It is amusing that although this quote refers to the WB&TS, who publish the Awake!, they put it in the third person trying to distance themselves from the reality of the situation.

Dates Incorrect

As they admit, in the past certain dates have been shown to be incor­rect. This means that every date must now be suspect. How do we know that 1914 is correct when so may others are now wrong? Also, if they have been honest enough to admit that dates were wrong in the past why not also admit what the leaders surely know to be true that 607 BCE is not the date for the fall of Jerusalem?

There is another aspect to this because the dates they have changed are not man's dates but God's. The admission only says, “have suggested” but the reality is not that they have suggested but prophesied.

“We see no reason for changing the figures - nor could we change them if we would. They are, we believe, God's dates, not ours.” - The Watch Tower, July 15, 1894, p.226.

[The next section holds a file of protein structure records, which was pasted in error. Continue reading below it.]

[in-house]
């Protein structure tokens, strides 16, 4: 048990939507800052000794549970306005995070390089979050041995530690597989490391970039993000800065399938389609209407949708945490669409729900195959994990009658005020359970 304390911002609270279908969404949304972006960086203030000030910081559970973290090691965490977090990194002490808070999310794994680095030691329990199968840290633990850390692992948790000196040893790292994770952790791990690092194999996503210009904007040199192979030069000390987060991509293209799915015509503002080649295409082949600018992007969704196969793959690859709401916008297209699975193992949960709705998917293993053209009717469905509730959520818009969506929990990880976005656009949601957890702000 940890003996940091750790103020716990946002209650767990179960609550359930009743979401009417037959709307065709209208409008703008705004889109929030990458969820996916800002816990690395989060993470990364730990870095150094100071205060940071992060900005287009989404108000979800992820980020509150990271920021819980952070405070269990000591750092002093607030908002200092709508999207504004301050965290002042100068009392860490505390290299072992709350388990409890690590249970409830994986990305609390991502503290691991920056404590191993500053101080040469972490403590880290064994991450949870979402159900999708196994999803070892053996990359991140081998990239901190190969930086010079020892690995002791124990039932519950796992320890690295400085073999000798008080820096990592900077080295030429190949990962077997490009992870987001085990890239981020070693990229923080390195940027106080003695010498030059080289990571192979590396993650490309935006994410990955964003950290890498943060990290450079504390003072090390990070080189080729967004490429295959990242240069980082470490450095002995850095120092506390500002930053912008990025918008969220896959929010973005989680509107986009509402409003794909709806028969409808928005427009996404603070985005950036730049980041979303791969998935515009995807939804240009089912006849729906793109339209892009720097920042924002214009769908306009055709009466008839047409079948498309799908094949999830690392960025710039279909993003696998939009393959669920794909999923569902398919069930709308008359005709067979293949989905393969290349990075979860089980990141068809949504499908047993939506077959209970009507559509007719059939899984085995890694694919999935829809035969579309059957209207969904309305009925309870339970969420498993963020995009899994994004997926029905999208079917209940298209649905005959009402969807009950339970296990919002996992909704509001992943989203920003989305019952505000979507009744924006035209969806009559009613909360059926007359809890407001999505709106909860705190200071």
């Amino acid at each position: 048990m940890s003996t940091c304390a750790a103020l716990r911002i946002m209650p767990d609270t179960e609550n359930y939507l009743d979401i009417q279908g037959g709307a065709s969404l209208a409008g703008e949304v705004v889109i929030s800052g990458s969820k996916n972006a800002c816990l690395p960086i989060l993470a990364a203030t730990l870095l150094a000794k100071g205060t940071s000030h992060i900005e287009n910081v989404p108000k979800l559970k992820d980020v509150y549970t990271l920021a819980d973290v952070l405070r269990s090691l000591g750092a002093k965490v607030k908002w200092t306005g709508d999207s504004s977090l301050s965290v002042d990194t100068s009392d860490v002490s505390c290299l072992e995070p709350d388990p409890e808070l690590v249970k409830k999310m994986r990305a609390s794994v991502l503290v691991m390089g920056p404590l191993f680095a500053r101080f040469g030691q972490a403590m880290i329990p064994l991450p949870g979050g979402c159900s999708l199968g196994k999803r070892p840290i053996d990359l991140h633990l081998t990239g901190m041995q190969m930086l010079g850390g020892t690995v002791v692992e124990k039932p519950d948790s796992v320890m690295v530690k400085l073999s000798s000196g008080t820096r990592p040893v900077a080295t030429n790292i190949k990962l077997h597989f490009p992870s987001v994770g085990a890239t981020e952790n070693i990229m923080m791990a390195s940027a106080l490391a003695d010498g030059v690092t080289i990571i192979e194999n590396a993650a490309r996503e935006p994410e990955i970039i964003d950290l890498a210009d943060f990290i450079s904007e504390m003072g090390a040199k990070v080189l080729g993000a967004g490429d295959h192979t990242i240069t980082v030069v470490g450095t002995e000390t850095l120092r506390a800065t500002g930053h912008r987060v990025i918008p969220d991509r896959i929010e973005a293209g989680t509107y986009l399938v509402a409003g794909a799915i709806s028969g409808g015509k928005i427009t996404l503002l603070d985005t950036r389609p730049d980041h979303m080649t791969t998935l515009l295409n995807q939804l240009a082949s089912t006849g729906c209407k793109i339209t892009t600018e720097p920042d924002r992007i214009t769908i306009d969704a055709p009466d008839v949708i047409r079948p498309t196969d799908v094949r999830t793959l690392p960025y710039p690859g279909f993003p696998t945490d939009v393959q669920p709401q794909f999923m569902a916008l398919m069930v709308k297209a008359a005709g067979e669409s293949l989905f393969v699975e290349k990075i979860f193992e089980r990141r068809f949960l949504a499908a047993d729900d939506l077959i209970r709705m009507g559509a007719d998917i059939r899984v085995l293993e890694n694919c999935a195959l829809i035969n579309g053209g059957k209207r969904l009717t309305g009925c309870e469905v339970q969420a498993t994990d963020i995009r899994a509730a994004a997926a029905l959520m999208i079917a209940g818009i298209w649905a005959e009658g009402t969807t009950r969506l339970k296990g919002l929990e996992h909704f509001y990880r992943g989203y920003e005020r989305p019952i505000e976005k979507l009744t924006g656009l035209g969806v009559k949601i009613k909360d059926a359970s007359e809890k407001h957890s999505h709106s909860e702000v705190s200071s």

What they are now saying is that God was incorrect with His dates. Is this possible?

Not in the name of Jehovah

This key statement is the one that really sinks the WB&TS. Their main defence against being labelled a false prophet is that the predictions did not originate in the name of Jehovah and they never said these were the words of Jehovah. As ‘prosecuting counsel’ can we show to the ‘jury’ clear evidence to prove that the Watchtower's words show them to be false prophets.

“The date of the close of that "battle" is definitely marked in Scripture as October 1914.” - The Watch Tower, January 15, 1892, p.22.

What else is Scripture other than the words of Jehovah? They did say it was His words!

“... and since other Scriptures definitely fix the fact that there will be a resurrection of Abraham, Isaac, Jacob and other faithful ones of old, and that these will have the first favor, we may expect 1925 to witness the return of these faithful men…” - Millions Now Living Will Never Die, WB&TS, 1920, p.90.

Again, it is the Scripture - the word of Jehovah that predicts the events of 1925!

“The year 1925 is a date definitely and clearly marked in the Scriptures, even more clearly than that of 1914.” - The Watchtower, July 15, 1924, p.211.